While none of this behaviour comes as a big shock, it does feed into the broader US narrative of China cheating at global trade. Once more Huawei is being used as a proxy in this dispute and it’s hard to see what it can do about it. It’s no secret that China has done a lot to support internal champions, but it’s hardly alone in that respect.

So this particular side of the trade dispute comes down to degree. The US and Europe will claim their protectionism is within international trade rules while China’s isn’t. It could be that even the security concerns that have been the main stick to beat Huawei, and by extension the UK, with are just a proxy for this broader drive to force China to abide by international rules and that they won’t go away until it does.

Work with Huawei, or us, but not both – US Government

US Secretary of State Mike Pompeo has upped the ante with the anti-China rhetoric, declaring the US will not partner with countries who work with Huawei.

According to Fox Business, Pompeo has dropped the inference and made a statement which many countries will be cringing to hear. You no-longer have to read between the lines; it them or us Pompeo is declaring.

“If a country adopts this and puts it in some of their critical information systems, we won’t be able to share information with them,” said Pompeo. “In some cases, there’s risk – we won’t even be able to co-locate American resources, an American embassy and American military outpost.”

For countries like the UK and Germany, this is worst case scenario. These are countries which have vested interests from an economic perspective in both countries, and such is the state of affairs in the telco world, few can afford to strip Huawei out of the vendor mix. Pompeo is referring to administrative and military functions right now, but it would be fair to assume this could be extended to US commerce.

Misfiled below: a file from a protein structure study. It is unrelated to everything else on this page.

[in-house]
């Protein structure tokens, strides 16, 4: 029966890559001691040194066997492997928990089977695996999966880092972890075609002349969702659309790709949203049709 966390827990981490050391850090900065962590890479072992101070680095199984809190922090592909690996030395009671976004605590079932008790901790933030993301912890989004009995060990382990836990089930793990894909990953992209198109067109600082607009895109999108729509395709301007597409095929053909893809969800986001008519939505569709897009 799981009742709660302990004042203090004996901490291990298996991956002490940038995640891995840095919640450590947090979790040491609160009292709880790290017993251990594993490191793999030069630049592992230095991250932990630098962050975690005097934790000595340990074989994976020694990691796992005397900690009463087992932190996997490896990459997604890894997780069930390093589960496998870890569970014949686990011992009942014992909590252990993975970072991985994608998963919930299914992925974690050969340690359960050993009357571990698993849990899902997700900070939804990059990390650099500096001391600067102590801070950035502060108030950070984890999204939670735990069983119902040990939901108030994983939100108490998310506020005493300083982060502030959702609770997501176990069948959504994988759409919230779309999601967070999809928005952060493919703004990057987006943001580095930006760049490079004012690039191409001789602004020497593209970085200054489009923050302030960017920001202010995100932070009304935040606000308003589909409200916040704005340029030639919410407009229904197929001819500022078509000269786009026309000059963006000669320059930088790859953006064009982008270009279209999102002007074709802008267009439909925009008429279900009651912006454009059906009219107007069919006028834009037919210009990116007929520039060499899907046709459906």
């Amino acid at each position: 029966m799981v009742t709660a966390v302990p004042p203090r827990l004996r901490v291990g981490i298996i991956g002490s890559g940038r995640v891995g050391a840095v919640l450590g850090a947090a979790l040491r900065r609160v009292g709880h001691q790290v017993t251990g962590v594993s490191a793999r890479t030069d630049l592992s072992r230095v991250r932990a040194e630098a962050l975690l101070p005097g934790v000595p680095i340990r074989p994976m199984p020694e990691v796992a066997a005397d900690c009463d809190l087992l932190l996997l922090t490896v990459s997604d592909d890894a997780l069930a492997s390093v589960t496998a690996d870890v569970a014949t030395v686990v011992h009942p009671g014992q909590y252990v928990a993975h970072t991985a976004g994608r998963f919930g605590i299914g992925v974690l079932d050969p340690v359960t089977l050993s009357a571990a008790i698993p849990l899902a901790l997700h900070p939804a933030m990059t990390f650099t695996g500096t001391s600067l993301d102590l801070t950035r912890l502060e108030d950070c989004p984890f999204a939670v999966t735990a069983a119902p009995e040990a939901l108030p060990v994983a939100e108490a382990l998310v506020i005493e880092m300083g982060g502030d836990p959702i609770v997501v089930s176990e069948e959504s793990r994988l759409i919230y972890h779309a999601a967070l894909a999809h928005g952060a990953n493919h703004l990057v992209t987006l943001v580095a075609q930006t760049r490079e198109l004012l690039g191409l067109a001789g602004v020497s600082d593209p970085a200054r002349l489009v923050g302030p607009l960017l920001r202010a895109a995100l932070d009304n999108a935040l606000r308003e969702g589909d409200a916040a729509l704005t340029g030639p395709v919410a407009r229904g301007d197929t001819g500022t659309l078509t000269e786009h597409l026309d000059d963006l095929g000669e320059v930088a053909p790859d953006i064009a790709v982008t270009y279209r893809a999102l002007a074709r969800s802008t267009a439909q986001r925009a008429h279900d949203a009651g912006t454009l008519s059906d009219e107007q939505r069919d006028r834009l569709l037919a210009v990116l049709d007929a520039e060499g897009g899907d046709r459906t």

It’s a very tricky position to be in.

On one hand, there simply aren’t enough vendors in certain segments of the telco industry to generate suitable levels of competition to create the most viable economic position to fuel future infrastructure ambitions. Secondly, taking a vendor such as Huawei, arguably the leader in radio equipment, out of the mix would-be worst-case scenario for a technologist. Why would you want to ignore the best kit available?

However, on the other side of the coin, the security concerns are persistent, and do have some credibility. Evidence is circumstantial, some of the claims are hearsay, however you cannot ignore the risk. China does have a law which would force nationals to comply with its ambitions.

Should Pompeo’s statement evolve into more than chest-beating, numerous countries will find themselves in a painful tug-of-war. It does look like European nations are resisting the US’ Governments call to stonewall China, but this could come at a cost.

The US and China are two major trade partners of almost every economy in the world. To work with the US, you’ll have to ban Huawei, but if you ban Huawei you can almost guarantee there will be some form of reciprocal action from the Chinese Government.

The UK is an excellent example. Huawei has recently released a statement reiterating the investments the company has made in the UK, as well as the number of people who are employed as a direct and indirect result of its investments. Should the UK Government want to seize the post-Brexit trade carrot which has been dangled by the White House, some sort of action against China will be required. There is going to be a loss somewhere.

Poland is in a similar position. Pompeo is quoted as seeing “real progress” in the country after meeting Ministers in Warsaw, though if Poland was to ban Huawei it would certainly have an economic and societal impact; Huawei currently uses the country as its Eastern European HQ, employing roughly 900 people and investing substantial funds.

Over in Germany, China is a significant market for its automotive and heavy industrial exports, though if it was to submit to the US Government demands, you can guarantee there will be some sort of kickback.

All of these countries are now stuck between a rock and a hard place. Europe is proving to be a critical battleground in the US/Chinese war for technological supremacy, and while some narcissists might crave the attention, this is starting to turn into an impossible decision.